Eventually people left or hires didn’t work out and I had to go back to promoting content. It was stressful, and awesome. I was back to doing the one thing that I like to do most in the entire world. My thing. Outreach.
Soon enough capacity issues would be sorted and I would go back to my Ops Director seat.
Back to hiring and planning. Back to coaching and training. Back to another kind of day-to-day work, one where you rarely see the results of your efforts materialise in front of you straight away.
The rise and fall of NeoMam, the agency
When Danny founded NeoMam, he did it because he didn’t want to go to work every day. He wanted to do the stuff he enjoyed the most: create content that people would want to share.
Somewhere along the way that vision got lost.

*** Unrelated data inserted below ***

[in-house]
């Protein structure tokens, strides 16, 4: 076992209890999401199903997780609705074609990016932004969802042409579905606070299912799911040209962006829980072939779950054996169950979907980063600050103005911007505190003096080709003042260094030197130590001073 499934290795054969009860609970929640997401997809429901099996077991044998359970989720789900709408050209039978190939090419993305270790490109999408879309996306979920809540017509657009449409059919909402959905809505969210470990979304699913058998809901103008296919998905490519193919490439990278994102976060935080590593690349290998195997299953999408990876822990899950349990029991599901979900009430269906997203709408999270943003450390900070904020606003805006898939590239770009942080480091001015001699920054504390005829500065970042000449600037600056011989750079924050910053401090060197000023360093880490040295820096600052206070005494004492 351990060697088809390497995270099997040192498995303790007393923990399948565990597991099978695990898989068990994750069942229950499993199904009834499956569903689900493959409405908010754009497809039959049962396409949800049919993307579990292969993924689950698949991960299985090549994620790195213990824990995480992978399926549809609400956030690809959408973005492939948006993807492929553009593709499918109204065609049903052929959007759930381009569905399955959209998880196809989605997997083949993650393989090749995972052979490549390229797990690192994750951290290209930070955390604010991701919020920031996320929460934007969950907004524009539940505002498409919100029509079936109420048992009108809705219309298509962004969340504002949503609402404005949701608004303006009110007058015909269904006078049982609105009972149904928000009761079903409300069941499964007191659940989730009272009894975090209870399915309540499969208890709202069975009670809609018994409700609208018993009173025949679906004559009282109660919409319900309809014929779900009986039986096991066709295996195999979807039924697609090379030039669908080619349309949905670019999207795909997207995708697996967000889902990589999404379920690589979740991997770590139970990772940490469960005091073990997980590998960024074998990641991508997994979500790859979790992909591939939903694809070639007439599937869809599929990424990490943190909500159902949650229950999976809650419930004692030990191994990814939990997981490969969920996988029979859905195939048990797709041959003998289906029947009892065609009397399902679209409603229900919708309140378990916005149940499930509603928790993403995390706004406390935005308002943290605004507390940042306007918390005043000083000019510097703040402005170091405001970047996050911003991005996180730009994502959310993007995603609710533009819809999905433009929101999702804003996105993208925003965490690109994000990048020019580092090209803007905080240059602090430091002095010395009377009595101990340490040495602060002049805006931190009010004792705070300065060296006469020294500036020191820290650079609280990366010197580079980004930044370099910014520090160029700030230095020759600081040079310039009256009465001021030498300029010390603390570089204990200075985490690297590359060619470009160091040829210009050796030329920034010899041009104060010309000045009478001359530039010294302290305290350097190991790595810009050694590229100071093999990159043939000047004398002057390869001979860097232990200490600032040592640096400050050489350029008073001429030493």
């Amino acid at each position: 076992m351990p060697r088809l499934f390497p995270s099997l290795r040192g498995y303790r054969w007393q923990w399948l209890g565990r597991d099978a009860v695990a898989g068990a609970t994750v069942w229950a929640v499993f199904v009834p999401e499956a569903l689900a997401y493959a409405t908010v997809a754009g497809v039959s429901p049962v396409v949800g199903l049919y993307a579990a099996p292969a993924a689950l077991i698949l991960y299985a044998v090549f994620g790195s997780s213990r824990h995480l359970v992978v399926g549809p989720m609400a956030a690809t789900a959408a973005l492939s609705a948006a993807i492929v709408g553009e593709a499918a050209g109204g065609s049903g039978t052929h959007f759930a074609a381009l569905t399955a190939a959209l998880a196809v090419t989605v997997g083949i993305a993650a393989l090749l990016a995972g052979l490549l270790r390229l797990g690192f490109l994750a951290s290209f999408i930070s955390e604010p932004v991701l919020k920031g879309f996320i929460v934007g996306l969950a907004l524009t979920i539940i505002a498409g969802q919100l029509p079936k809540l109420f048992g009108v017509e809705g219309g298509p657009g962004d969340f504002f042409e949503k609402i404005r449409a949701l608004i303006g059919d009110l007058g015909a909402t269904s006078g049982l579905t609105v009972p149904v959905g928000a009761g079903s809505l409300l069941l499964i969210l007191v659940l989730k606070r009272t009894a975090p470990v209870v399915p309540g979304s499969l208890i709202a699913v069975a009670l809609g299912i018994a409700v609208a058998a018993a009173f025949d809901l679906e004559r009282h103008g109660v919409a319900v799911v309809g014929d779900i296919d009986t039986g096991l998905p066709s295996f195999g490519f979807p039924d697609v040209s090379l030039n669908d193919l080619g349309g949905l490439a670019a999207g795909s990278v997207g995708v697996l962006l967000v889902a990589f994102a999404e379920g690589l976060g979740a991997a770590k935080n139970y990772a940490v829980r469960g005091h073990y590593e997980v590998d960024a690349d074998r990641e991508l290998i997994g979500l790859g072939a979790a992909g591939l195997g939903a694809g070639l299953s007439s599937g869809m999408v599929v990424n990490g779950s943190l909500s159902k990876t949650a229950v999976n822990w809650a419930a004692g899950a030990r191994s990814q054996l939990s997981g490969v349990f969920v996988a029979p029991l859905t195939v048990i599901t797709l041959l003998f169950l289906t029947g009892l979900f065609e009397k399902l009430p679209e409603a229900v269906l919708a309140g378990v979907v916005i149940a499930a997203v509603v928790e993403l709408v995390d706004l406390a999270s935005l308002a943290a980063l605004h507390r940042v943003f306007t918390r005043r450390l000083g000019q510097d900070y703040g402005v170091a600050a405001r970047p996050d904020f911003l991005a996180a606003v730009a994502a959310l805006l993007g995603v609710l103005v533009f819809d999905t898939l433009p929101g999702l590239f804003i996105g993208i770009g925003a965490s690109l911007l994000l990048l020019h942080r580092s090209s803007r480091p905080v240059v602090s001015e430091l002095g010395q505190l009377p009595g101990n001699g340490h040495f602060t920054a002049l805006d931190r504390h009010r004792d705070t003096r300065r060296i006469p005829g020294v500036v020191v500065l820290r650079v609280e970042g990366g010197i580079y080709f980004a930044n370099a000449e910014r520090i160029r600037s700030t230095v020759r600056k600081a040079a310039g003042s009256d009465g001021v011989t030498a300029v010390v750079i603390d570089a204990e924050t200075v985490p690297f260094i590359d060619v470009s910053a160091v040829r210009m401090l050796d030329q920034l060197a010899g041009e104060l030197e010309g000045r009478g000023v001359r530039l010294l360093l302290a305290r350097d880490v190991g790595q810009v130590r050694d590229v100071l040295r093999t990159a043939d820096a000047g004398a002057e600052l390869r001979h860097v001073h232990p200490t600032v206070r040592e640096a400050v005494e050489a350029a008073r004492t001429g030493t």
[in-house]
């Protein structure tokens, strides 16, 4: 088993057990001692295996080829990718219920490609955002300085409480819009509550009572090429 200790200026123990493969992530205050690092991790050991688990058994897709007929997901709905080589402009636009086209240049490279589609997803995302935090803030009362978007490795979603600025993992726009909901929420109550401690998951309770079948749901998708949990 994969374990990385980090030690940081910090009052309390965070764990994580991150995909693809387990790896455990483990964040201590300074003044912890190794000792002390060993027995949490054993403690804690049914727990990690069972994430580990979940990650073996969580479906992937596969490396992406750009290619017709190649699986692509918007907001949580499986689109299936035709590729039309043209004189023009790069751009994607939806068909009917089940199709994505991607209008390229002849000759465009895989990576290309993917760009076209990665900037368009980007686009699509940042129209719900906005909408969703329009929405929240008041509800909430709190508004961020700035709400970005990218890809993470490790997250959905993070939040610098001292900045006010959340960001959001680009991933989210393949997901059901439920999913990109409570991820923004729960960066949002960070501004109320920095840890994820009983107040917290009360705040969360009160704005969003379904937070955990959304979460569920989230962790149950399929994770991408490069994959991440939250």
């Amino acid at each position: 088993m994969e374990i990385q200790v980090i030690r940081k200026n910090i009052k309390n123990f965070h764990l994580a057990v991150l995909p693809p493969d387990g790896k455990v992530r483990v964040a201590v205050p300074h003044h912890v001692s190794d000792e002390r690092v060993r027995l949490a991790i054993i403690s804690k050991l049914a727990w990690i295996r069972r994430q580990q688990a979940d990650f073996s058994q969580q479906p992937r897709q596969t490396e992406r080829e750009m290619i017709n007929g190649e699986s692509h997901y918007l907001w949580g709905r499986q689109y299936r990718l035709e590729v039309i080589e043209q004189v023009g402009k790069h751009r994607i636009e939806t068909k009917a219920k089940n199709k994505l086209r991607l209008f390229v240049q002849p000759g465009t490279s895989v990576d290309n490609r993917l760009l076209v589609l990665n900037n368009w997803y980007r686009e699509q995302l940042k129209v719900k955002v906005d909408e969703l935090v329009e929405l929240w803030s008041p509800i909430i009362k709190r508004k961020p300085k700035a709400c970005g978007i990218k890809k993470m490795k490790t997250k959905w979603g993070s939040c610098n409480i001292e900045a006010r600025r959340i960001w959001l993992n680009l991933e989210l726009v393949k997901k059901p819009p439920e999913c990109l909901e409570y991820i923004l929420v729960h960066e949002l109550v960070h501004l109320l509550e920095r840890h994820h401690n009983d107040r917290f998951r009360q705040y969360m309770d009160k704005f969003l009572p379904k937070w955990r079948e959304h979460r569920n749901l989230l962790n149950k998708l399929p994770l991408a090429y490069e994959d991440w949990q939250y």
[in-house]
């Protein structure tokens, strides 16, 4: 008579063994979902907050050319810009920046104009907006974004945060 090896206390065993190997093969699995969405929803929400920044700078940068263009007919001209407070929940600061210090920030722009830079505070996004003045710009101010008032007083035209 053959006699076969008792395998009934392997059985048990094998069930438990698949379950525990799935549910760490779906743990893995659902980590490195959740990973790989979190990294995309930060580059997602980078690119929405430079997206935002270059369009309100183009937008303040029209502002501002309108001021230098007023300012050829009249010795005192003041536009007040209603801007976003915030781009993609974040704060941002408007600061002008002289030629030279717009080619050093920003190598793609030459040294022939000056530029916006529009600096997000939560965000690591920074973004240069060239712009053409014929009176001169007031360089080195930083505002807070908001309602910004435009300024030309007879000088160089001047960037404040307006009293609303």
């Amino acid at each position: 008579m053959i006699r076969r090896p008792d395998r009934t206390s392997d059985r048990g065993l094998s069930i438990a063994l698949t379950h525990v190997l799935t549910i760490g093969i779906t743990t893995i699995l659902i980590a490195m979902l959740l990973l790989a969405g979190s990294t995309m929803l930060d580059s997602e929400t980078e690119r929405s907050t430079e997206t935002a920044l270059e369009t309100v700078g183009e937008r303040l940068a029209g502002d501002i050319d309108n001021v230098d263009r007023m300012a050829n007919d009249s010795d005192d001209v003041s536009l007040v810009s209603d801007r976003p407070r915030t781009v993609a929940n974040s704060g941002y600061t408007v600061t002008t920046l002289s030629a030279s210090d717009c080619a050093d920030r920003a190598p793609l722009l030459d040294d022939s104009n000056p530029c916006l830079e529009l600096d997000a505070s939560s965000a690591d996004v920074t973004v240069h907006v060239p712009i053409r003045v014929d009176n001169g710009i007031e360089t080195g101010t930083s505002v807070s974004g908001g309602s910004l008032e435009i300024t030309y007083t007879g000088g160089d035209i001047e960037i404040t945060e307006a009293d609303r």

Eventually NeoMam became just another office, with a water cooler and a ping-pong table. Home to time-wasting meetings, mid-level managers’ feuds and team building activities.
The realisation that we didn’t need to do what everyone else was doing came to us a few years ago but it was difficult to shave all that off from one day to the next.
What is a business without an office, mid-level management or an in-house team?
What is an agency without awards, conference speakers or plans to sell it all for a big payout one day?
It’s hard to make the decision not to grow when the world around you keeps telling you that there’s a ladder and you’ve got to climb it.
But earlier this year, everything changed when I had a baby.
The case for doing what makes you happy
I was not one to dream about babies and motherhood, so I didn’t have a plan. The only thing I knew for sure was that once the baby was here, I wouldn’t be able to work – or I wouldn’t want to work, period.